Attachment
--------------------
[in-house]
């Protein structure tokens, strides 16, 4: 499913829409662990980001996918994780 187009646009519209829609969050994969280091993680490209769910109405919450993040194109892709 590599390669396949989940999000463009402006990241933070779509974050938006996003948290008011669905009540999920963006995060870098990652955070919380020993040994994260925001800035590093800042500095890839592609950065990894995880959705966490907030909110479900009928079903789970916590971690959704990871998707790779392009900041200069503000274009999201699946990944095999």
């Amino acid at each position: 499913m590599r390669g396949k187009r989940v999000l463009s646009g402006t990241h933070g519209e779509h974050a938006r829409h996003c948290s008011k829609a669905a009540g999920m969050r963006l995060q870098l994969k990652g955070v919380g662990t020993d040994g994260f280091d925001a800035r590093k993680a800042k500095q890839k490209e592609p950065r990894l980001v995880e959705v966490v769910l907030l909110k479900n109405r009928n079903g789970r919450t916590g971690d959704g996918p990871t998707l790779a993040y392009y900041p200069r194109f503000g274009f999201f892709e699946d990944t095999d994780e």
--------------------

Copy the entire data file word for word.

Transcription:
[in-house]
């Protein structure tokens, strides 16, 4: 499913829409662990980001996918994780 187009646009519209829609969050994969280091993680490209769910109405919450993040194109892709 590599390669396949989940999000463009402006990241933070779509974050938006996003948290008011669905009540999920963006995060870098990652955070919380020993040994994260925001800035590093800042500095890839592609950065990894995880959705966490907030909110479900009928079903789970916590971690959704990871998707790779392009900041200069503000274009999201699946990944095999």
């Amino acid at each position: 499913m590599r390669g396949k187009r989940v999000l463009s646009g402006t990241h933070g519209e779509h974050a938006r829409h996003c948290s008011k829609a669905a009540g999920m969050r963006l995060q870098l994969k990652g955070v919380g662990t020993d040994g994260f280091d925001a800035r590093k993680a800042k500095q890839k490209e592609p950065r990894l980001v995880e959705v966490v769910l907030l909110k479900n109405r009928n079903g789970r919450t916590g971690d959704g996918p990871t998707l790779a993040y392009y900041p200069r194109f503000g274009f999201f892709e699946d990944t095999d994780e």